How serious a political problem for Republican incumbents in mildly competitive congressional districts is this moral disgrace by which the Trump administration is jerking children away from their detained asylum-seeking parents at the border?
Here’s how serious: French Hill, the 2nd Congressional District’s meek rubber stamp for Alpha Dog Donald Trump, almost said something unflattering about the policy and practice in a local interview on Monday with Talk Business and Politics.
The little dog almost barked a mild objection to the big dog. Little dogs don’t do that every day, or any day. So it’s noteworthy whenever a French poodle works up the nerve for a little yip.
Let’s start with Hill’s quoted comment, after which I’ll interpret it, by which I mean turn nervous mumbo-jumbo into candor.
Hill, the heretofore faithful Trumpian, said, with the italics being mine typographically, but French’s, I submit, in his heart of hearts: “This gets into law issues, which is why we’re proposing a law change on what the requirements are. I think the president’s executive authority has significant discretion to do this for the best outcome for families. So that’s what I’d like to see done. But I do think it’s something with a lot of technical issues around the law, and, again, that’s why I hope to have some of those questions discussed …”
Let me tell you what Hill really meant, seems to me. It goes as follows: “Dadgummit, Donald, and you, too, Jeff Sessions, would you please keep these families together while you’re deciding what to do with them? Let ’em in eventually or send ’em back, I don’t care. Just show me no more crying kids wanting their mommies. It’s in your power. I know that. You know that. But I’m gonna keep saying that it’s complicated under the law — though it isn’t — because what the heck else can I say while y’all are trying to give my Democratic opponent — and he’s not a bad candidate — more ammunition?”
I paraphrase generously only in pursuit of transcendent truth.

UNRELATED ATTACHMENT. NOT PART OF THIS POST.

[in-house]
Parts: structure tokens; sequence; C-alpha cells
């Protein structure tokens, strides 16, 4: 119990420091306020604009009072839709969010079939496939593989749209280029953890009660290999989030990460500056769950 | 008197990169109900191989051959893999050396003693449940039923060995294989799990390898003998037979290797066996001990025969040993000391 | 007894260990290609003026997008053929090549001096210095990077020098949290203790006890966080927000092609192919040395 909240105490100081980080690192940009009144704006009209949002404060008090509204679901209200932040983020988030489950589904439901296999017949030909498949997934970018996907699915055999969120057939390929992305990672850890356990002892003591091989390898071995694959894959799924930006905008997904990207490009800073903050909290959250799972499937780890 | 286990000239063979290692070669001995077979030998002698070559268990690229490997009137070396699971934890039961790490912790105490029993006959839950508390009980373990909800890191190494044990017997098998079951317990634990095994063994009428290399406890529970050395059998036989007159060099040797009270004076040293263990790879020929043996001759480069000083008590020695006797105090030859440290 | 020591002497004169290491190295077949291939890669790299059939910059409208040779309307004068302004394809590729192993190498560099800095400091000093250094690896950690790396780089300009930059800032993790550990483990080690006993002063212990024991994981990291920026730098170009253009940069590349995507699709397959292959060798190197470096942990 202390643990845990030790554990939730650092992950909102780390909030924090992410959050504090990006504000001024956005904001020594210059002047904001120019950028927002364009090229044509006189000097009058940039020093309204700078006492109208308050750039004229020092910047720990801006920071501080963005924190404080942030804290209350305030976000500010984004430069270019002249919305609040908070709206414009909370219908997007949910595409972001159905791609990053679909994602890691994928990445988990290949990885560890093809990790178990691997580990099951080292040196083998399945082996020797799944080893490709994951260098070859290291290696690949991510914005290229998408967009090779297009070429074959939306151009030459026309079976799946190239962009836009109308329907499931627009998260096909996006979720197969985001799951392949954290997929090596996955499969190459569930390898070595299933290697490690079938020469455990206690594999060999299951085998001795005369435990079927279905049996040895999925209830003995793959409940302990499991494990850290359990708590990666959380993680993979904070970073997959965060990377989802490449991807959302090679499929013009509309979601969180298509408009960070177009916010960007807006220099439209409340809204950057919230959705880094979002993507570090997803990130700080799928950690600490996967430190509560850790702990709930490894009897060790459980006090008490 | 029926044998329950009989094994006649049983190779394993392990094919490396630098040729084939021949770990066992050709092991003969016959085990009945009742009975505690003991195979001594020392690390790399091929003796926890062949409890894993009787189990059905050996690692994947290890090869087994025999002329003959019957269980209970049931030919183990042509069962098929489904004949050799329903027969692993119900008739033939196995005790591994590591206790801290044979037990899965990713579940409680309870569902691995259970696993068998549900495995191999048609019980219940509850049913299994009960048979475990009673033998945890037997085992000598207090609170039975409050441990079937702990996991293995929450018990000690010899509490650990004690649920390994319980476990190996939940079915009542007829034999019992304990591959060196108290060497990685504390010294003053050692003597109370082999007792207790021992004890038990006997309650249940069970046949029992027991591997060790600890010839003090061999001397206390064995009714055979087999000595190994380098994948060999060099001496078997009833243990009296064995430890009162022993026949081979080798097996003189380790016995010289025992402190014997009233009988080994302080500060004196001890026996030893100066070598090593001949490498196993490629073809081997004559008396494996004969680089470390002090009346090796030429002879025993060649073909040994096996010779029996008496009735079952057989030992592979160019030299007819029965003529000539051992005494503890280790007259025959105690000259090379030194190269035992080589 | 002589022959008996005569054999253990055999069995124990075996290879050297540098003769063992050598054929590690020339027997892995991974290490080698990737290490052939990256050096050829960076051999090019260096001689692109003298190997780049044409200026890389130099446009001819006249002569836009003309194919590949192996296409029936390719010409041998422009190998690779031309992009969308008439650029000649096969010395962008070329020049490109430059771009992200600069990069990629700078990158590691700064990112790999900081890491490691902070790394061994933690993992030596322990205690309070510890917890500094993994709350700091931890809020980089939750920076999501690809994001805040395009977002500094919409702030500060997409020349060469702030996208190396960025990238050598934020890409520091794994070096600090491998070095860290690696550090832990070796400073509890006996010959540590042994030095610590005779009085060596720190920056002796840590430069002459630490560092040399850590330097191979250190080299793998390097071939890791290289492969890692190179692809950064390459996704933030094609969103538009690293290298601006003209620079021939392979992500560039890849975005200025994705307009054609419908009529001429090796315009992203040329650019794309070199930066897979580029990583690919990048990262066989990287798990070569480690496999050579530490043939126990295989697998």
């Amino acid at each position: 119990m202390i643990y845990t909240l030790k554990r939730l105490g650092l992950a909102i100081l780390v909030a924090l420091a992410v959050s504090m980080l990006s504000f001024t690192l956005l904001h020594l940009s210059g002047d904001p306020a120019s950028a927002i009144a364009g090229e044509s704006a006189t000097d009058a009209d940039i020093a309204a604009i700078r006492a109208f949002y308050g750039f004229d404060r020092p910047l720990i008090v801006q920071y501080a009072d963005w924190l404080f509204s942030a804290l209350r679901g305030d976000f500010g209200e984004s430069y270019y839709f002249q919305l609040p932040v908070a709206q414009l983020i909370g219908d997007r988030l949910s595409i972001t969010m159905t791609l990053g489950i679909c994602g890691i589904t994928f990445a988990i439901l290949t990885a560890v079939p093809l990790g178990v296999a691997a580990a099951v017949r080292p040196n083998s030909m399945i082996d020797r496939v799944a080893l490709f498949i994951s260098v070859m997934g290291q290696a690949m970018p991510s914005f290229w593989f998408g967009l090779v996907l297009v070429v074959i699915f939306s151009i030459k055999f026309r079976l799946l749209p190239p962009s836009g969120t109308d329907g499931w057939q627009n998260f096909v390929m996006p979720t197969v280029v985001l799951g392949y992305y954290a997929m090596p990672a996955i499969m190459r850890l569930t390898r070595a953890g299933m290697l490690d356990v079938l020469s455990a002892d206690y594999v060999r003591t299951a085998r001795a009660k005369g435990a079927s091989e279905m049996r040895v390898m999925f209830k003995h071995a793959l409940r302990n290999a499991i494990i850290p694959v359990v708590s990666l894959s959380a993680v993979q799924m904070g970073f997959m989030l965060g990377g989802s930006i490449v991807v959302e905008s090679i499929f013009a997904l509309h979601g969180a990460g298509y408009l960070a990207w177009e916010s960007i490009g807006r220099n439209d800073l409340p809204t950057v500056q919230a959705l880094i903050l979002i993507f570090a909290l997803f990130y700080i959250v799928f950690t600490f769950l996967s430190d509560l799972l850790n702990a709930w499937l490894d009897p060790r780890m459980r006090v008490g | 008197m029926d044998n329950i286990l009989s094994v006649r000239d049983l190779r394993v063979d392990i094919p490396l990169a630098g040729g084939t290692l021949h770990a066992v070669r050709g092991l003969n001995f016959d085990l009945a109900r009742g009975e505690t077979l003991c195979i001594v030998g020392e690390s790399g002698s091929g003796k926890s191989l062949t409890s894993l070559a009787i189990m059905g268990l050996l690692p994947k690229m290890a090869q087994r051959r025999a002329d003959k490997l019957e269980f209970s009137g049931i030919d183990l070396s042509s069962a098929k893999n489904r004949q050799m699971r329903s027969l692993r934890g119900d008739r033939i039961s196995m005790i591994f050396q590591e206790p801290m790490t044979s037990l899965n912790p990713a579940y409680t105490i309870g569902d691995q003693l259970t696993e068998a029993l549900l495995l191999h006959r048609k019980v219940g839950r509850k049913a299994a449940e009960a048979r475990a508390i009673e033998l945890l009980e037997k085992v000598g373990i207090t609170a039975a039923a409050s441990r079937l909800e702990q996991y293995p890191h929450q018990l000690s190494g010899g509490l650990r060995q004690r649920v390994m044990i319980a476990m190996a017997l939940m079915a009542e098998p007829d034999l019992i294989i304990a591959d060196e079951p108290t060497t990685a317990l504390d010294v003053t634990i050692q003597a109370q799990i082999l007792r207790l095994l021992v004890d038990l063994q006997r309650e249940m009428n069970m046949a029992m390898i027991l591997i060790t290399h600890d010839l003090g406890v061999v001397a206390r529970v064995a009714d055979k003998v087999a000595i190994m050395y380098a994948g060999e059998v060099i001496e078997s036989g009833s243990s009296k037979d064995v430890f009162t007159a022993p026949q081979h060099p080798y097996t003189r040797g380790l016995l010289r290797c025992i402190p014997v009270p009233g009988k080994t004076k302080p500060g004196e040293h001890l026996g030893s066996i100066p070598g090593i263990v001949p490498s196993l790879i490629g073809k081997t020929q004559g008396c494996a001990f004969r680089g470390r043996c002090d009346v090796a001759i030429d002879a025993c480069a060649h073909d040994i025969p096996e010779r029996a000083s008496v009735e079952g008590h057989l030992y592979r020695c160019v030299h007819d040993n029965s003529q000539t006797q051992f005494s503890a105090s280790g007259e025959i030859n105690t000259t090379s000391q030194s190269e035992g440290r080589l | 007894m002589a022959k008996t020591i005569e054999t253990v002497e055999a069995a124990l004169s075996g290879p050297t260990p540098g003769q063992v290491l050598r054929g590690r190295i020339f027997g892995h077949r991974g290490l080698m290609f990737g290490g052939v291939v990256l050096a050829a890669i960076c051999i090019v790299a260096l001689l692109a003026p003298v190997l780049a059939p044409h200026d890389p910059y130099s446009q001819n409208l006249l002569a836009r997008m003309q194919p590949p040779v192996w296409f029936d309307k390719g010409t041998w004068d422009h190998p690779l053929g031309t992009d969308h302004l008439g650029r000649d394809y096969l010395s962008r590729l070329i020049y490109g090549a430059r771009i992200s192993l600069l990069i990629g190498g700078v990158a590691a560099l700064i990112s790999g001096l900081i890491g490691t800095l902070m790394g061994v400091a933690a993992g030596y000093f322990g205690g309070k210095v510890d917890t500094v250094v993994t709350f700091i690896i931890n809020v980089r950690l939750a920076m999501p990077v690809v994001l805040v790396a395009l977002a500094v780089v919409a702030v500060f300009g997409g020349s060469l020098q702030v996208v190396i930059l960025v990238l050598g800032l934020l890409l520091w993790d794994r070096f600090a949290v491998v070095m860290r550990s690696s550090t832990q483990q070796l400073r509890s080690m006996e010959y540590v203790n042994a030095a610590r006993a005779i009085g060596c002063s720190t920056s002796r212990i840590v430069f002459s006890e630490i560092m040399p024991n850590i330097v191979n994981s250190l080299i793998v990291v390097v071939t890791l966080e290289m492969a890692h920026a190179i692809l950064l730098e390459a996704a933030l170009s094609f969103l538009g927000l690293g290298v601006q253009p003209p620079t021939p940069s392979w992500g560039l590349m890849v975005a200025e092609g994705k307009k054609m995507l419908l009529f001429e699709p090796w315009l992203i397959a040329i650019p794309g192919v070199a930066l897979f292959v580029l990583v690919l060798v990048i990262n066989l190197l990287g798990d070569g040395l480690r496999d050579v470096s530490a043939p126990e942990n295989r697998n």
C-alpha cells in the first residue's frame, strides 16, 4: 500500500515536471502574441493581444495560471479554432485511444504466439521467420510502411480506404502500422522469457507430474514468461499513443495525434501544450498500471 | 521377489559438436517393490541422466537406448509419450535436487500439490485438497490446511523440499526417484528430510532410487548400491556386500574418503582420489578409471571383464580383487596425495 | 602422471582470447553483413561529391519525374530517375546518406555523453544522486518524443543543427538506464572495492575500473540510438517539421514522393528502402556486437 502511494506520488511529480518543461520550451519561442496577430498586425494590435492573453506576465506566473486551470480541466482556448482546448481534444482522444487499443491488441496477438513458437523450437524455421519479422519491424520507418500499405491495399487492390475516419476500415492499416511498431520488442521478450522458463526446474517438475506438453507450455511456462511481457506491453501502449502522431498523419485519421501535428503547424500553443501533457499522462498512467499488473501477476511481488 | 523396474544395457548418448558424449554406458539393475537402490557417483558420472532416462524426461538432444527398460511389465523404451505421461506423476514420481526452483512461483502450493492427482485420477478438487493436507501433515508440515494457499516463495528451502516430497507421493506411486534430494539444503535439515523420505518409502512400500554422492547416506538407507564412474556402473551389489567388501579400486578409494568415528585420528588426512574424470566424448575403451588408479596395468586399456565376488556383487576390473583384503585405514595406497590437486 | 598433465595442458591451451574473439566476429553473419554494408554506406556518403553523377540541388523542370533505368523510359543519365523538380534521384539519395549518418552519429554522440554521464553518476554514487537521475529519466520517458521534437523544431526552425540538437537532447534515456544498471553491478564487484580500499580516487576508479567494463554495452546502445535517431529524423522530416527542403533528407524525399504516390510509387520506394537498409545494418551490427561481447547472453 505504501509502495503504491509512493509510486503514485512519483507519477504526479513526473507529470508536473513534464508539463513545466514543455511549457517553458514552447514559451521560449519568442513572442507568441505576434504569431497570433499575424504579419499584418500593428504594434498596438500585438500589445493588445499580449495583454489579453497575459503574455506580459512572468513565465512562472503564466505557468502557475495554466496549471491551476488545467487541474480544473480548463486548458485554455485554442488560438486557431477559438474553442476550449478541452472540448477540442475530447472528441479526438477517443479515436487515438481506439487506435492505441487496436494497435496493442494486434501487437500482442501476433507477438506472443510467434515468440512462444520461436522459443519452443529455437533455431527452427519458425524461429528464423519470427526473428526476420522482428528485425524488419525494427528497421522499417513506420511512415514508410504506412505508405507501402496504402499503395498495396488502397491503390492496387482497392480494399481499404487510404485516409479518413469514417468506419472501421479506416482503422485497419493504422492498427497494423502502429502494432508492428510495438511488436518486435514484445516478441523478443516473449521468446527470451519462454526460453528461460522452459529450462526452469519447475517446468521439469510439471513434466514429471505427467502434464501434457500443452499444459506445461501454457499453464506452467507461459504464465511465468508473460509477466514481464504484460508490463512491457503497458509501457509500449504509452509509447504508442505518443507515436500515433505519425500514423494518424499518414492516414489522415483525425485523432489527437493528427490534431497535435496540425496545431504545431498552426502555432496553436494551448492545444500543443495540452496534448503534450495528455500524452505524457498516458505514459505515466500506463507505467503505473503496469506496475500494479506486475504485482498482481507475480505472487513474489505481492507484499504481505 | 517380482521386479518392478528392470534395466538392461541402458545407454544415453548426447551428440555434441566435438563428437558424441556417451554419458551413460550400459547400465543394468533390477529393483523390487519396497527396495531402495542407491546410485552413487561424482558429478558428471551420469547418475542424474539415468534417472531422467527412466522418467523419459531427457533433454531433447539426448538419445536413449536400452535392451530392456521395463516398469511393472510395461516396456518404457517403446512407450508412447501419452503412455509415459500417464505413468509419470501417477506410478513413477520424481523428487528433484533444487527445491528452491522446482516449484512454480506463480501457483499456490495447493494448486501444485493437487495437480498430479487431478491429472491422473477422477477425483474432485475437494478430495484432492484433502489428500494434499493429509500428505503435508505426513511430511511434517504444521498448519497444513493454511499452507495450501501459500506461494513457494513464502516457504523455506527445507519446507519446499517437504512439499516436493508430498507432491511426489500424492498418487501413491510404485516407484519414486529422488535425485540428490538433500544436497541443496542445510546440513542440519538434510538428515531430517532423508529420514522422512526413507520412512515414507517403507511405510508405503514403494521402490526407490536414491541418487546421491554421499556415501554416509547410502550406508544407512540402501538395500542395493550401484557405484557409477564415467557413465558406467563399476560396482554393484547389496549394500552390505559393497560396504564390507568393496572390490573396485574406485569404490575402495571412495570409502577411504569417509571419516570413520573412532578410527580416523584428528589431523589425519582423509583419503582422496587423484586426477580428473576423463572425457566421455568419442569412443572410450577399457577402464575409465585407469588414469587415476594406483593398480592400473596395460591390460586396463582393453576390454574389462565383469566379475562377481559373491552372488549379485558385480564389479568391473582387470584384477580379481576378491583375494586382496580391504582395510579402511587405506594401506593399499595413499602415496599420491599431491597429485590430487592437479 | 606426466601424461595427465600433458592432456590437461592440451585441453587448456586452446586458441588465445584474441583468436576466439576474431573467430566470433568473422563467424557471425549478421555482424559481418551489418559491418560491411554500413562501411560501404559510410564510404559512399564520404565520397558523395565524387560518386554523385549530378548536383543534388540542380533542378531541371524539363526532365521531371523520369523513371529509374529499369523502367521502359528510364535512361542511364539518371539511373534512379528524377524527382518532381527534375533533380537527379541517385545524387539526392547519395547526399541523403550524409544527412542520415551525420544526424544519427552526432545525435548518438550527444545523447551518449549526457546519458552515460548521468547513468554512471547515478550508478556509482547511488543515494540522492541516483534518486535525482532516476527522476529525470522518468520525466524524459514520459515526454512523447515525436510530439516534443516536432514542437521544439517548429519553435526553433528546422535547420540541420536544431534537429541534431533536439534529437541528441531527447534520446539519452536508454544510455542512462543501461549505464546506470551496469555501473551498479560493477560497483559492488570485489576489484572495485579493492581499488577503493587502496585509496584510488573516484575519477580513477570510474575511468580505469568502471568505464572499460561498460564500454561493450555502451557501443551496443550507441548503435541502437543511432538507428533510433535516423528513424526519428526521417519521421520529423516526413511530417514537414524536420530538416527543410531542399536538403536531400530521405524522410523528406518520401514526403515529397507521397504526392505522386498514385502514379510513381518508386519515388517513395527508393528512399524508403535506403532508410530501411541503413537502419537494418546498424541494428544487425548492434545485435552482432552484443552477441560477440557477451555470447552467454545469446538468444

What’s happening here is simple and two-fold.
First, Attorney General Jeff Sessions is a notorious hard-liner on immigration issues, and Trump adapted Sessions’ hard line as his presidential campaign’s underpinning. Sessions was the first major Washington politician to endorse Trump. Beyond that, Trump has this young right-wing zealot, Stephen Miller, on his White House staff, and Miller fills the president’s otherwise roomy brain with notions that treating these asylum-seekers like criminals and taking from them the children they brought with them for leverage amounts to Trumpism at its base-thrilling most glorious.
Second, a theme is developing. This president first embraced, and Hill voted for, a bill to repeal Obamacare and replace it with nothing. That bill would have left people with pre-existing conditions at risk of losing equitable premium protection, depending on what their respective states might do for them. Now this president is separating weeping families, days after calling an ally names and singing the praises of a North Korean monster. The developing theme, thus, is of a Mean States of America, led by Trump and followed blithely by Hill, who is starting to show signs of nervousness as he locksteps the meanness while opposed at home by a nice-seeming young man, Clarke Tucker, who talks about surviving cancer and helping people with their health insurance and how important it is to keep families together.
Trump’s base likes meanness. That’s its very essence. But Hill may be starting to wonder just how overwhelmingly prevalent meanness is in Saline County, and Faulkner, and White. That’s because he’s knows there’s not enough of it for his and Donald’s purposes in the wuss-land known as Pulaski County.
Hill may be in the process of recalibrating whether he wants a referendum in November on meanness. At the least, he may be thinking his alpha dog has pretty much established the meanness and can cool it now on hiking his leg over the 2nd District of Arkansas. He’s sufficiently marked his scent in these parts.
John Brummett, whose column appears regularly in the Arkansas Democrat-Gazette, is a member of the Arkansas Writers’ Hall of Fame. Email him at firstname.lastname@example.org. Read his @johnbrummett Twitter feed.